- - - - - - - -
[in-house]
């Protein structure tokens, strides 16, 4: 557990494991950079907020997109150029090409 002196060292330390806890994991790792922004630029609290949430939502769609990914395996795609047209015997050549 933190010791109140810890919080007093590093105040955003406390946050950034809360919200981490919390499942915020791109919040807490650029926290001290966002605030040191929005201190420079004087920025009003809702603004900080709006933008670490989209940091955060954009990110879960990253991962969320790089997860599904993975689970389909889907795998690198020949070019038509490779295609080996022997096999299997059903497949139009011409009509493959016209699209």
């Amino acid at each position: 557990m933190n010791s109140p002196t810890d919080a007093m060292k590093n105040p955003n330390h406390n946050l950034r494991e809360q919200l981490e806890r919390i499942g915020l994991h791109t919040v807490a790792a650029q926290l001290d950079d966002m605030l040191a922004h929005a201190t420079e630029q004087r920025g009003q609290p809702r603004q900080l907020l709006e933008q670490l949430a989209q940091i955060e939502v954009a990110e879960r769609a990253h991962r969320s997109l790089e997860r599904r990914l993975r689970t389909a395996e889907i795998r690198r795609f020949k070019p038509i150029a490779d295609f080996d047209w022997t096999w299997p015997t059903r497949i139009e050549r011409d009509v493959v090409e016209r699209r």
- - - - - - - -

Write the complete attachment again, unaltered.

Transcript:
[in-house]
């Protein structure tokens, strides 16, 4: 557990494991950079907020997109150029090409 002196060292330390806890994991790792922004630029609290949430939502769609990914395996795609047209015997050549 933190010791109140810890919080007093590093105040955003406390946050950034809360919200981490919390499942915020791109919040807490650029926290001290966002605030040191929005201190420079004087920025009003809702603004900080709006933008670490989209940091955060954009990110879960990253991962969320790089997860599904993975689970389909889907795998690198020949070019038509490779295609080996022997096999299997059903497949139009011409009509493959016209699209």
């Amino acid at each position: 557990m933190n010791s109140p002196t810890d919080a007093m060292k590093n105040p955003n330390h406390n946050l950034r494991e809360q919200l981490e806890r919390i499942g915020l994991h791109t919040v807490a790792a650029q926290l001290d950079d966002m605030l040191a922004h929005a201190t420079e630029q004087r920025g009003q609290p809702r603004q900080l907020l709006e933008q670490l949430a989209q940091i955060e939502v954009a990110e879960r769609a990253h991962r969320s997109l790089e997860r599904r990914l993975r689970t389909a395996e889907i795998r690198r795609f020949k070019p038509i150029a490779d295609f080996d047209w022997t096999w299997p015997t059903r497949i139009e050549r011409d009509v493959v090409e016209r699209r």